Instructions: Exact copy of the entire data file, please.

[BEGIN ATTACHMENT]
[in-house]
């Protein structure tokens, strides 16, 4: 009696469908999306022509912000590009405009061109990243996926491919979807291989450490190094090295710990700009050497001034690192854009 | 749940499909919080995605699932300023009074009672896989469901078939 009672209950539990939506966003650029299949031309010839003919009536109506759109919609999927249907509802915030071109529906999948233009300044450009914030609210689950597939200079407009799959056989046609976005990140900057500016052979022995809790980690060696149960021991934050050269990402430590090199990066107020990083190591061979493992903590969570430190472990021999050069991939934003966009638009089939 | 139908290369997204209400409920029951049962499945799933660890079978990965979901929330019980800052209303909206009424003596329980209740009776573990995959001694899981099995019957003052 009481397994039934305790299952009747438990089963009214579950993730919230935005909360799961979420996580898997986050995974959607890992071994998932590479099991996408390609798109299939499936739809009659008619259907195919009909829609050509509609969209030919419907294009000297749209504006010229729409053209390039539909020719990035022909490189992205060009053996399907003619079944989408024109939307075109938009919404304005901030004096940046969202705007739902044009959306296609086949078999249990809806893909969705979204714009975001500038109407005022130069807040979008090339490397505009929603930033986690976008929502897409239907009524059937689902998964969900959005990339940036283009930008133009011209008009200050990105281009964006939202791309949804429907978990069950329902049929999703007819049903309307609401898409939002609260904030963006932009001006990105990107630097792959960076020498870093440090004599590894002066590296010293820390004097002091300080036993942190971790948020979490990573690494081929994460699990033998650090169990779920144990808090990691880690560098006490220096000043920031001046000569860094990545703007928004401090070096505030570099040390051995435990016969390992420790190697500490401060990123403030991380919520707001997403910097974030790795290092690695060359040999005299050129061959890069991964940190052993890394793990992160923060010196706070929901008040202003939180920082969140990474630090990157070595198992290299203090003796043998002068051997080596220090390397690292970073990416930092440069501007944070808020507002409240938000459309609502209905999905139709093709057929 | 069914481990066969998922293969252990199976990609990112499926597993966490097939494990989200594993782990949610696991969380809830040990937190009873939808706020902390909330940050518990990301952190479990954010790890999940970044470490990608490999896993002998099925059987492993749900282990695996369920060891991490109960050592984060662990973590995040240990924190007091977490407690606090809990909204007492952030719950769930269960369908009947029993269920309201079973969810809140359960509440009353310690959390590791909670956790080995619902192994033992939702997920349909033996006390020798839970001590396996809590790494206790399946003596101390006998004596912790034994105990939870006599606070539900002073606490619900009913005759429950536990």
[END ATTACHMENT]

[in-house]
């Protein structure tokens, strides 16, 4: 009696469908999306022509912000590009405009061109990243996926491919979807291989450490190094090295710990700009050497001034690192854009 | 749940499909919080995605699932300023009074009672896989469901078939 009672209950539990939506966003650029299949031309010839003919009536109506759109919609999927249907509802915030071109529906999948233009300044450009914030609210689950597939200079407009799959056989046609976005990140900057500016052979022995809790980690060696149960021991934050050269990402430590090199990066107020990083190591061979493992903590969570430190472990021999050069991939934003966009638009089939 | 139908290369997204209400409920029951049962499945799933660890079978990965979901929330019980800052209303909206009424003596329980209740009776573990995959001694899981099995019957003052 009481397994039934305790299952009747438990089963009214579950993730919230935005909360799961979420996580898997986050995974959607890992071994998932590479099991996408390609798109299939499936739809009659008619259907195919009909829609050509509609969209030919419907294009000297749209504006010229729409053209390039539909020719990035022909490189992205060009053996399907003619079944989408024109939307075109938009919404304005901030004096940046969202705007739902044009959306296609086949078999249990809806893909969705979204714009975001500038109407005022130069807040979008090339490397505009929603930033986690976008929502897409239907009524059937689902998964969900959005990339940036283009930008133009011209008009200050990105281009964006939202791309949804429907978990069950329902049929999703007819049903309307609401898409939002609260904030963006932009001006990105990107630097792959960076020498870093440090004599590894002066590296010293820390004097002091300080036993942190971790948020979490990573690494081929994460699990033998650090169990779920144990808090990691880690560098006490220096000043920031001046000569860094990545703007928004401090070096505030570099040390051995435990016969390992420790190697500490401060990123403030991380919520707001997403910097974030790795290092690695060359040999005299050129061959890069991964940190052993890394793990992160923060010196706070929901008040202003939180920082969140990474630090990157070595198992290299203090003796043998002068051997080596220090390397690292970073990416930092440069501007944070808020507002409240938000459309609502209905999905139709093709057929 | 069914481990066969998922293969252990199976990609990112499926597993966490097939494990989200594993782990949610696991969380809830040990937190009873939808706020902390909330940050518990990301952190479990954010790890999940970044470490990608490999896993002998099925059987492993749900282990695996369920060891991490109960050592984060662990973590995040240990924190007091977490407690606090809990909204007492952030719950769930269960369908009947029993269920309201079973969810809140359960509440009353310690959390590791909670956790080995619902192994033992939702997920349909033996006390020798839970001590396996809590790494206790399946003596101390006998004596912790034994105990939870006599606070539900002073606490619900009913005759429950536990």